Public procurement directives currently being adopted across the EU will offer social enterprises access to the government contacts market, according to an article on the European Venture Philanthropy Association (EVPA) website.
A Green Paper published by the European Commission in January of 2011 sparked a debate – “the Modernisation of EU Public Procurement Policy” – about EU rules to ensure equal access and fair competition for public procurement contracts. One of the concerns raised was a need to include more social or environmental criteria in public procurement legislation.
Two major EU procurement directives were revised in December 2011, in sectors such as water, energy, transport and postal services, as well as public works, supply and service contracts. A directive regarding concession contracts was also adopted. These directives were voted by the European Parliament and adopted by the council early last year. EU member states have until April 2016 to transpose new rules into national law, and some have already started. For legislation regarding eProcurement, states have a deadline of September 2018.
The reform offers opportunities for member states to “buy social,” making it simpler for social enterprises to access a procurement market worth approximately €425 billion or roughly 3.4 percent of the EU’s GDP. One measure means that public contracts can now be reserved for sheltered employment undertakings whose aim is to bring employment to disabled or disadvantaged persons (including long-term unemployed or members of disadvantaged minorities), where this category of employee makes up over 30 percent of the staff. For certain health, social and cultural services, contracts of a maximum length of three years can be reserved for non-profit undertakings pursuing a public service mission.
In the past we’ve written about the EU’s shift towards more sustainable, greener procurement under current directives. For example, earlier this year a group named Healthcare Without Harm Europe published a factsheet outlining SPP opportunities for health authorities under current directives. ICLEI also developed a set of online tools last year to provide guidance on implementing sustainable procurement. The directives allow authorities to select a bid based on broader parameters, such as total lifecycle cost of goods or services. Lifecycle costs might include carbon footprint, cost of pollution, and climate change mitigation costs. Authorities are encouraged – but not required – to select the most economically advantageous tender (MEAT). While it may not be the cheapest option initially, the tender may require less maintenance and have a longer life span, and therefore be more economical. A determining factor for authorities when selecting a bid could be an ‘ethical’ production process for goods and services, such as employment of disadvantaged people or use of eco-friendly materials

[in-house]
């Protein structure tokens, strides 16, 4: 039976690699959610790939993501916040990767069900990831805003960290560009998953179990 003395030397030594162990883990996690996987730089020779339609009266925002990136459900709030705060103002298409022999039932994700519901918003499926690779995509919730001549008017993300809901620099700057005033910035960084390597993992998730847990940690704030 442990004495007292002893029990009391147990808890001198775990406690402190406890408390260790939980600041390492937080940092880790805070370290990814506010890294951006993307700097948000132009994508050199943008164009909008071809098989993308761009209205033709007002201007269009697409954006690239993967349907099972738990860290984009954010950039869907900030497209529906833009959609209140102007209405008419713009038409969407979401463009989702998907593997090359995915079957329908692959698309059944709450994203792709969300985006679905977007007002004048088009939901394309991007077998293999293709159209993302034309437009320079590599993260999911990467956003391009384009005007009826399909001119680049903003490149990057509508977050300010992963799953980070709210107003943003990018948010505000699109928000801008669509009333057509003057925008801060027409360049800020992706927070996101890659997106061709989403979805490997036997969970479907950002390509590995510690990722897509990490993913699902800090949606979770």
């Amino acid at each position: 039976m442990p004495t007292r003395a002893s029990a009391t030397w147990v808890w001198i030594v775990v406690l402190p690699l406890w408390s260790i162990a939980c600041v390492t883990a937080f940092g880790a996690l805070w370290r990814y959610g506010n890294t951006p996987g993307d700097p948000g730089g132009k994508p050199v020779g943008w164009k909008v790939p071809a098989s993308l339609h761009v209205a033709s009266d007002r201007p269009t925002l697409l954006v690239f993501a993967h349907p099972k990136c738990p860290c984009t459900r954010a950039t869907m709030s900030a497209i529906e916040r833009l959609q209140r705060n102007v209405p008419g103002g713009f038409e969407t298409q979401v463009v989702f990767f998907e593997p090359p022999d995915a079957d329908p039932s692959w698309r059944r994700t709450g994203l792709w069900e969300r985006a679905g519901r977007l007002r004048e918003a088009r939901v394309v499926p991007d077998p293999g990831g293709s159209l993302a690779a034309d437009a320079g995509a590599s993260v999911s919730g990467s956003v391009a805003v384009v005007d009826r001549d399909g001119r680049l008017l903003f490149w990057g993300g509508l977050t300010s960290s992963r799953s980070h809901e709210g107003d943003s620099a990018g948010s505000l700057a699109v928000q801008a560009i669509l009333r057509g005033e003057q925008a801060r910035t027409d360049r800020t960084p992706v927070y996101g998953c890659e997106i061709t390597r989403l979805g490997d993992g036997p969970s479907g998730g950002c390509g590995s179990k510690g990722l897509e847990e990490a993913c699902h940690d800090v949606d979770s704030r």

The reform also allows for a greater focus on the quality of social services including health and education. Contracts may be awarded to firms that meet qualitative criteria such as accessibility, continuity or the needs of the end user. Under the current directives, any abnormally low bid will be rejected if it fails to observe social, labour law or environmental protection obligations
The opportunities offered by the reform are a great starting point for social enterprises to get better access to public contracts, according to EVPA. Companies, in particular SMEs, will find it easier to bid for public contracts. However it remains to be seen if this will continue when directives are transposed into member states’ national law.